Thursday, August 28, 2014

Gujarat's annual agri-festival krishi mahotsav helped big farmers more than small ones: Survey results

By Our Representative
Two Gujarat based scholars, Amita Shah and Itishree Pattnaik, in a recent study, “High Growth Agriculture in Gujarat: An Enquiry into Inclusiveness and Sustainability”, have found that the Gujarat government’s high-profile annual event Krishi Mahotsav, meant to intensify agricultural growth, was high on propaganda, but low in providing help to the marginal sections farmers. Forming part of the new book, “Growth or Development: Which Way is Gujarat Going”, edited by Prof Indira Hirway and others, the study, based on survey of 876 households in 15 Gujarat districts, found that 16.6 per cent of the large farmers benefited from subsidies, as against 8.3 per cent medium farmers, 7.2 per cent small and medium farmers, and just 1.3 per cent of the landless.
Large farmers (24.7 per cent) were the main beneficiaries of the new seed variety, as against 14.8 per cent medium and 9.9 small and marginal farmers. Then, 9.2 per cent got the benefit of better agricultural techniques, as against 2.6 per cent medium farmers and 2.1 per cent small and marginal farmers. Further, while 8.3 per cent large farmers got the benefit of water harvesting, as against 1.3 per cent medium and 1.5 per cent small and marginal farmers. The survey was carried out in Gandhinagar, Mehsana, Ahmedabad, Vadodara, Panchmahals, Bharuch, Dangs, Valsad, Surat, Narmada, Navsari, Tapi, Amreli, Rajkot and Surendranagar districts.
The survey found a strange dichotomy: In the irrigated areas, 45.89 per cent of the farmers were found to be “aware” of the Krishi Mahotsav, as against just 14.15 per cent farmers in the non-irrigated or rain-fed areas where no irrigation facilities were available. Similarly, 32.82 per cent of the farmers in the irrigated areas said they “participated” in the Krishi Mahotsav, as against just 2.85 farmers in the non-irrigated areas. The scholars said, “The small farmers had a “relatively low level of attendance in gram sabha organized during the Krishi Mahotsav. The evidence suggests that interaction of the respondents with the state officials as well as scientists was far less than those having reported awareness about the programme.”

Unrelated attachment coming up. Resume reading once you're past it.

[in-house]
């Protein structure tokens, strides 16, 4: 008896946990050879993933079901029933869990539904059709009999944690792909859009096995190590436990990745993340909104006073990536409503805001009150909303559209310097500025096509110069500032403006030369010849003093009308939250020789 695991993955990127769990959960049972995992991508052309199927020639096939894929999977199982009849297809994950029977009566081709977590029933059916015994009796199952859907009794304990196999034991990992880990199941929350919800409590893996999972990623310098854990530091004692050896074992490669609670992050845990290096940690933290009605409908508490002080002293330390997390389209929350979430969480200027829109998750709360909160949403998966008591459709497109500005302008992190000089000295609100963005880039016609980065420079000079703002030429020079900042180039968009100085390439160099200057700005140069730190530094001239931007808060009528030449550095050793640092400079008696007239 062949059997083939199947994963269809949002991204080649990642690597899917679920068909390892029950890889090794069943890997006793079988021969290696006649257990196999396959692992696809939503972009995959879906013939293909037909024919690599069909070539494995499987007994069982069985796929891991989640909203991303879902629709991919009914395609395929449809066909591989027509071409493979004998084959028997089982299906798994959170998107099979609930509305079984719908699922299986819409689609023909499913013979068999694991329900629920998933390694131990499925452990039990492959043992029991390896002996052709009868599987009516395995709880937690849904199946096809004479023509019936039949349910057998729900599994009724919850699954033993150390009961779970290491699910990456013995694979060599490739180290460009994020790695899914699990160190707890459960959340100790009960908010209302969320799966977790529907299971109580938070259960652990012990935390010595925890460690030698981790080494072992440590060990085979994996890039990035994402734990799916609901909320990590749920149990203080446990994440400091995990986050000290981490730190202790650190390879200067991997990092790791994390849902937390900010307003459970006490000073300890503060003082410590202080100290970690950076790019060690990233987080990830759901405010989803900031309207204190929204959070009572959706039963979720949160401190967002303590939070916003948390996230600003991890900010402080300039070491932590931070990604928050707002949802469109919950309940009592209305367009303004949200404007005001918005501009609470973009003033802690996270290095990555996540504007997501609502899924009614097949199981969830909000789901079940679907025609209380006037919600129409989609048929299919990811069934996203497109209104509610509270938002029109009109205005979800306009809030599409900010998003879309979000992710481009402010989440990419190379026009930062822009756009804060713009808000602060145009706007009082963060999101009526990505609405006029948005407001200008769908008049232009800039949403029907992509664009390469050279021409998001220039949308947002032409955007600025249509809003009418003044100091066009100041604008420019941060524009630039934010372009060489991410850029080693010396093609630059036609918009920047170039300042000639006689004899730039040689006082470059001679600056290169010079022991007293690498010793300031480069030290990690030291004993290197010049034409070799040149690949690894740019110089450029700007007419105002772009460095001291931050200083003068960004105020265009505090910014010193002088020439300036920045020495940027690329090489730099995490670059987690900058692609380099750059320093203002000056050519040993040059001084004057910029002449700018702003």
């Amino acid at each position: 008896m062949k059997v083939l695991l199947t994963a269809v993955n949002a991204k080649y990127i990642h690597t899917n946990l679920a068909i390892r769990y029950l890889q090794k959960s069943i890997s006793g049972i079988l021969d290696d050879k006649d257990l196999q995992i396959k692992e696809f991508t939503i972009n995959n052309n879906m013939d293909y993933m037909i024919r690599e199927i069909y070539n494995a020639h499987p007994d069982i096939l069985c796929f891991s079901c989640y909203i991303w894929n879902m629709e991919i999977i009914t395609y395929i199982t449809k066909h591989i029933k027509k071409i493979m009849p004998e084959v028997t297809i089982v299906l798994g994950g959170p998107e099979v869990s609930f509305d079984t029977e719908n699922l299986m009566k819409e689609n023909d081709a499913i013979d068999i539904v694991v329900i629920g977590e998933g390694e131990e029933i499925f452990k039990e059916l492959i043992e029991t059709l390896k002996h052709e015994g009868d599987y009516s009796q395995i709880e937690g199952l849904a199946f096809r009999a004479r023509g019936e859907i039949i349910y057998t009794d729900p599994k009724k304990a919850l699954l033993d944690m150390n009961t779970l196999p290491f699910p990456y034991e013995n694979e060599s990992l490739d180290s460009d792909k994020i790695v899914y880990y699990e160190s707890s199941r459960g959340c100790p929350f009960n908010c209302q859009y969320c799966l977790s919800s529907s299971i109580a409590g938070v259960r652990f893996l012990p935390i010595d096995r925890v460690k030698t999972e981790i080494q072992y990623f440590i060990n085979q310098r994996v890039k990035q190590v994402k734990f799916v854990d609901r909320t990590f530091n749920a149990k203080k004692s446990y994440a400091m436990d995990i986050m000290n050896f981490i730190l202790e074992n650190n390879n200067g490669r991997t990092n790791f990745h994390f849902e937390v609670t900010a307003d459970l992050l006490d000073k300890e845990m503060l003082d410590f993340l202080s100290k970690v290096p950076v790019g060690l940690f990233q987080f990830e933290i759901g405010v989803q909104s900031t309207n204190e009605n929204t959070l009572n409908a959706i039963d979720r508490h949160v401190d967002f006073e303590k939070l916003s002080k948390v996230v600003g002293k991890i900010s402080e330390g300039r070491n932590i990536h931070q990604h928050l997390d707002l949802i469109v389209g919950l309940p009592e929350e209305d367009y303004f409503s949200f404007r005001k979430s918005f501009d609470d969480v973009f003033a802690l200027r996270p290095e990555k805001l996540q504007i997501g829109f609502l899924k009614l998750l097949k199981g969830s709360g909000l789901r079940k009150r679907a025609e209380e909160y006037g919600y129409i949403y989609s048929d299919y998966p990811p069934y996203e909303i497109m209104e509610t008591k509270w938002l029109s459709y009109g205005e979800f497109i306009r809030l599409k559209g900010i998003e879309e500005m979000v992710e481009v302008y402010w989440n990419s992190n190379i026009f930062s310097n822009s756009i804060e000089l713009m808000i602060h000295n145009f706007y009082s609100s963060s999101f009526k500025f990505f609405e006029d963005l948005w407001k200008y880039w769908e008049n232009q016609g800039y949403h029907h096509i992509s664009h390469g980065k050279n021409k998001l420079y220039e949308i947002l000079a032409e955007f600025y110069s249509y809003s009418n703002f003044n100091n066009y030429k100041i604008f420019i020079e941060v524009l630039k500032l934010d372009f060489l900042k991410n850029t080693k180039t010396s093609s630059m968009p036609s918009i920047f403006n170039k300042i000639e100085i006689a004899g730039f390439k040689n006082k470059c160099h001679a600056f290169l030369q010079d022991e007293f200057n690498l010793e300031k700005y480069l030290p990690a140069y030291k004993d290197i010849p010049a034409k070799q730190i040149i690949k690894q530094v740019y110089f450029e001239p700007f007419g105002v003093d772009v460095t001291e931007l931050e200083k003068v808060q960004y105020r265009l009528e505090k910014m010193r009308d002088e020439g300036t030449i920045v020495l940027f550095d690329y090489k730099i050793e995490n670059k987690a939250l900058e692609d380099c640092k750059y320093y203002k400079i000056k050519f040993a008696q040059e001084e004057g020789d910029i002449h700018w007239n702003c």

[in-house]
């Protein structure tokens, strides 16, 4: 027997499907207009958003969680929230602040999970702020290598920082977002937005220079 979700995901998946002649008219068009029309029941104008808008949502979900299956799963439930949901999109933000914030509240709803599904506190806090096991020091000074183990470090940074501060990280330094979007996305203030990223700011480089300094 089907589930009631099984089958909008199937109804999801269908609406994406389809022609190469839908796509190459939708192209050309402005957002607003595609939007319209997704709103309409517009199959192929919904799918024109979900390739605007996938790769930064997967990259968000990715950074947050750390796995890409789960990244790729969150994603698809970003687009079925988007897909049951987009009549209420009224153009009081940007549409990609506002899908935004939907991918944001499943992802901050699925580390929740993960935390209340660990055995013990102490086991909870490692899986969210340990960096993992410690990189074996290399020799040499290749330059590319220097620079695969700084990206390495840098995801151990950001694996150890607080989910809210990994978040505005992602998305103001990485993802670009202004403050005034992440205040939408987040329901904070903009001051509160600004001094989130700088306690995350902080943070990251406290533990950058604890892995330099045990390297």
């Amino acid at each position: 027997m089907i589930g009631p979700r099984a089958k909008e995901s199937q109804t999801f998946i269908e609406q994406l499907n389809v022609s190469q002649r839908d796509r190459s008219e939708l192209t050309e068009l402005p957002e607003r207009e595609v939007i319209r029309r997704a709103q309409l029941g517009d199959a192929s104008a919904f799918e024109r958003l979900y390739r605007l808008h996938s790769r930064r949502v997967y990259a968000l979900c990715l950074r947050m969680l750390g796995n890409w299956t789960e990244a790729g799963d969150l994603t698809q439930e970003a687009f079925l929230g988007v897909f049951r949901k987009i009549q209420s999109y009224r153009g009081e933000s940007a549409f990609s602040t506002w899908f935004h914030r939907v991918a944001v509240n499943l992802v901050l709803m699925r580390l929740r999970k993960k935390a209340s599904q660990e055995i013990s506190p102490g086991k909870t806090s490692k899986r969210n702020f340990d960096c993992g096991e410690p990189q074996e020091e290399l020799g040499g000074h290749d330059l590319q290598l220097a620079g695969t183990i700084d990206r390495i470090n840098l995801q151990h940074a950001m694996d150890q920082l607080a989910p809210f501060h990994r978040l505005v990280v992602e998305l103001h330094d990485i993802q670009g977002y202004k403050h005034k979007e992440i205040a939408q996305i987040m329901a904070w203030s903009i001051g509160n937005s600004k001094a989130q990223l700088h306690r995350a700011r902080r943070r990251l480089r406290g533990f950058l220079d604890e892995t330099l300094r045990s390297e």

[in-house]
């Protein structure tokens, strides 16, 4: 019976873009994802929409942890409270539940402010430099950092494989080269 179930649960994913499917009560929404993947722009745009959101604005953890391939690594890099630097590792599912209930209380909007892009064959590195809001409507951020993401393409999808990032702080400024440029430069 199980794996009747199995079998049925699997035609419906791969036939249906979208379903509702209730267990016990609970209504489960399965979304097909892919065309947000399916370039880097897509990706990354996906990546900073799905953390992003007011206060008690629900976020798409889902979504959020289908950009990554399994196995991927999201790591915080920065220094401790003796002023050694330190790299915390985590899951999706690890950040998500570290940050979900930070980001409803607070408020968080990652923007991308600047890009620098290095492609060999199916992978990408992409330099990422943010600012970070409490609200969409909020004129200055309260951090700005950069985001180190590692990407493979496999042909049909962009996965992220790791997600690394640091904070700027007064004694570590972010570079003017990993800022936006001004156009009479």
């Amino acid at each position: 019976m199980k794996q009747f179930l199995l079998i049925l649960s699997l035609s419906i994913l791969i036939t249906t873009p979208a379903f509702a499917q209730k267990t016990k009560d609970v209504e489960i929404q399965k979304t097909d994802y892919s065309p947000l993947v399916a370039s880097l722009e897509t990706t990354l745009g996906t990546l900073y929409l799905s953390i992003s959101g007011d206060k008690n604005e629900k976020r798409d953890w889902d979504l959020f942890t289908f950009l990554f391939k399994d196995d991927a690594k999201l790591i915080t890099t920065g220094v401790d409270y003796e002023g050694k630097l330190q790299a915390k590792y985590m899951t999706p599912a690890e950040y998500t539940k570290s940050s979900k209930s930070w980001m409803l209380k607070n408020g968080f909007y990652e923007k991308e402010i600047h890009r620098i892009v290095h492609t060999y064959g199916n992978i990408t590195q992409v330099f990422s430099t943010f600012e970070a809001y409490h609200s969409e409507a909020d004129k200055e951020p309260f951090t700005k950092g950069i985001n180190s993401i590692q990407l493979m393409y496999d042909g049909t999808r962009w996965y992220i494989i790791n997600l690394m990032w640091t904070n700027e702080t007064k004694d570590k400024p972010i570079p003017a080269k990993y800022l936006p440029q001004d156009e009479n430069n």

Quoting yet another survey which they had carried out in seven Gujarat districts -- Mehsana, Rajkot, Kutch, Patan, Panchmals, Valsad and Amreli – the scholars say, access to recharged bore wells next to watershed development projects, which the government had encouraged in late 1990s, were found to be “clearly tilted in favour of medium–large farmers”. They said, “About 75 and 28 per cent of the medium-large farmers reported access to wells and bore wells respectively as compared to 42 and 11 per cent among the marginal-small farmers.”
While conceding that “irrigated area among the sample farmers increased by 461 hectares during the study period”, there was “a massive expansion of wells (about 5,000) and bore/tube wells (about 2,620) since the beginning of 2000”. But this expansion of the irrigated area was “without corresponding improvement in water use efficiency”, the scholars say, adding, this led to “unsustainable use of groundwater, often through competing extraction of water by farmers in the study villages.” The scholars suggest, only water intensive crops gained.
According to the scholars, “Cotton was found to be the most important crop accounting for about 42–43 per cent of the total cropped area during the kharif season for all the seven districts taken together. Similarly, wheat occupied between 89 and 96 per cent of the rabi area. The proportion has changed only marginally over the project period. Both the leading crops are water intensive, and grown in areas that are otherwise drought and desert prone as confirmed by the very selection of the village/micro watersheds to be covered under the project intervention.”

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